U.S. Beef Production... from Calf to Feedlot to Slaughter to Supermarket
Beef Production in the U.S. is unique in that the CAFO only comes into play during the latter months of the cows life. Typically beef cattle are born on an independent ranch somewhere in the west.
The Cow-Calf Operation
They usually spend the first six months of their lives in a real pasture with their mothers, enjoying a diet of real grass which nature designed them to eat and digest. In the scheme of industrial beef production, the ranch is called a cow-calf operation. It is an operation since the calf wasn't conceived the way nature intended. It was the product of artificial insemination; mother and father never got to look each other in the eye.
Except for a particularly bad day in his second month of life, when the calf got branded and castrated, he had it pretty good on the ranch.
He's half a year old... Time for Backgrounding
His next bad day was at around his six-month birthday when he got weaned from its mother and moved to a pen, his first experience at being penned up. The now six-hundred pound calf will spend the next couple of months in the pen learning to eat from a trough and being given his first introduction to corn.
This step of the journey to Safeway, Kroger’s or whatever is called "backgrounding" and is intended to ease him into the next stop, the feed lot.
He is stressed from being separated from mom, being confined to a pen and odds are he will get sick from the change in diet. For the calf, it's all downhill from here to the end of its life.
Corn, Drugs, Supplements and Hormones Welcome to the Feedlot
This is the essence of how industrial beef production has changed our food. A couple of generations ago, cattle weren't slaughtered until they were five years old or so; today it is fourteen to sixteen months and 1,100 pounds.
The secret to this accelerated weight gain is corn, lots of corn, protein and fat supplements, a sedentary lifestyle and a stream of pharmaceutical drugs to compensate for the loss of their immune system. Without the drugs, this type of beef production would not be sustainable; the animals would all be dead before they ever made it to market weight.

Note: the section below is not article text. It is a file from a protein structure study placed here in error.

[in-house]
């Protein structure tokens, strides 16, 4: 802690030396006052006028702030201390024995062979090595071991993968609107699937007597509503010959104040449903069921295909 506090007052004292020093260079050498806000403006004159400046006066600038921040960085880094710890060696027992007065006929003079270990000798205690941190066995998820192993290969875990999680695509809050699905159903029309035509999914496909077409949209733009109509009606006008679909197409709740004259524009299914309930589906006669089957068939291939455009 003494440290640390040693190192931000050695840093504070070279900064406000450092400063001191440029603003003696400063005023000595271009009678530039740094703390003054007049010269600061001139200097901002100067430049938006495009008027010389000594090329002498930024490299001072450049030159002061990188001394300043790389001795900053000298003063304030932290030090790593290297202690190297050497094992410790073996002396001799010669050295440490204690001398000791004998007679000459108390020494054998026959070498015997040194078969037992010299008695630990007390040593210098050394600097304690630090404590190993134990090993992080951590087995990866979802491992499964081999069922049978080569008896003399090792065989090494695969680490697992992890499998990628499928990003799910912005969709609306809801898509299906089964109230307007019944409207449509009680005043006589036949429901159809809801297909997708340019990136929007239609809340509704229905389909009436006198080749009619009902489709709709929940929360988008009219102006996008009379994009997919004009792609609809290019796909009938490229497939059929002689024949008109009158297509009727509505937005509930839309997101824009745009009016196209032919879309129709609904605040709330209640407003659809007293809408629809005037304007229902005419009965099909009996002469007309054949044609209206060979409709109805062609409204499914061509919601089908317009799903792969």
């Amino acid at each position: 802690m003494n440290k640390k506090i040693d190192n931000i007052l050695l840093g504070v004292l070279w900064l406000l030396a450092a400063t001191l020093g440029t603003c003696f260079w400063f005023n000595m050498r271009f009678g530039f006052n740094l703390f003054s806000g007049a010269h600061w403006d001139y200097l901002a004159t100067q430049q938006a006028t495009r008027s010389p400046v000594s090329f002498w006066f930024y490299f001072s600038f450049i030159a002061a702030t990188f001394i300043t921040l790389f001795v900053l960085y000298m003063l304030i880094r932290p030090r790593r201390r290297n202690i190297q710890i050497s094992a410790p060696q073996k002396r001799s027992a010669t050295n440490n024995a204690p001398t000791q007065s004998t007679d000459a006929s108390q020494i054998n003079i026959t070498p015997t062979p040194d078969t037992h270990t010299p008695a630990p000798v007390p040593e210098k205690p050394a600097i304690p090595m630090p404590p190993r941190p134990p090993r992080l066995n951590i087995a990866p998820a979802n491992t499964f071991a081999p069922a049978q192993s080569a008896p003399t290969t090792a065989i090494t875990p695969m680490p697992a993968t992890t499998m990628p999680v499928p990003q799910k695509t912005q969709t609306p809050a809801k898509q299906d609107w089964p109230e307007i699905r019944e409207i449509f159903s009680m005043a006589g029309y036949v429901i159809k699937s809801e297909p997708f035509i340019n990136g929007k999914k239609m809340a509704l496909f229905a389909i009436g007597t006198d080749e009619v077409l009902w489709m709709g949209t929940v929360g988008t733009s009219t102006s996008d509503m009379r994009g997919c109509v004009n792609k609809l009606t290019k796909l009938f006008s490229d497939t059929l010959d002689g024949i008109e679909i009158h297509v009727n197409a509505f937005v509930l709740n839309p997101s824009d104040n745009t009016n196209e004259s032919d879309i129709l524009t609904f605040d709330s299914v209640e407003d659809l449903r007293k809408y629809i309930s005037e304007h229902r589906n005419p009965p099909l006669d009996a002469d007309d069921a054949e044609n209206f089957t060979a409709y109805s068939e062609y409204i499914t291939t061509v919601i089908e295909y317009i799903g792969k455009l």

As to the feed lot, think of mile after mile of enclosed pens with stout metal fences, no shade or shelter, each holding 100 or more cows, all standing and sleeping in their own manure.
Filth, stench, dust and disease characterize the "modern" feed lot. They can be smelled long before they come into sight.
Since the cows were not fed or watered on the long truck ride to the feed lot and have lost about a hundred pounds during the trip, for the first few days they must be fed a diet of good, fresh hay after which they are transitioned to a daily diet of 32 pounds of feed, most of which is corn, a little alfalfa and silage, mixed with liquefied fat and protein supplements, liquid vitamins, synthetic estrogen, and antibiotics.
All this is mixed and poured into the feeding troughs. Mounting evidence shows that most of the problems associated with eating meat are, in reality, eating corn-fed meat. Furthermore, the same growing evidence indicates a linkage between the use of agricultural antibiotics and the rise of antibiotic resistance in humans.
Finally, the media is starting to expose what goes on in the "feedlot pharmacies" of America. It used to be that cattle in the feedlots were fattened up on corn but, in case you missed it, corn prices have risen.
So instead of sitting by and watching their profit margins fall, beef producers turned to the pharmaceutical industry. Merck and Eli Lilly came to the rescue with Zilmax and Optaflexx, a couple of drugs known as beta-agonists.
This class of drugs was originally developed to treat respiratory problems in humans by forcing the muscles around the airways to relax and thus increase airflow. So why give them to cattle?
It turns out that in cattle these drugs cause their metabolism to deposit protein instead of fat. Lean muscle weighs more than an equivalent volume of fat so the result is heavier weight going the feedlot and commanding higher prices at slaughter.
As with all drugs, there is a downside, several in the case of cattle. It makes the animals look like bovine Charles Atlas'es, impairs normal animal movement and changes the taste of the beef. Now, if antibiotic residue remain in the beef (or pork) and end up in the country's water supply, why wouldn't beta-agonists do likewise.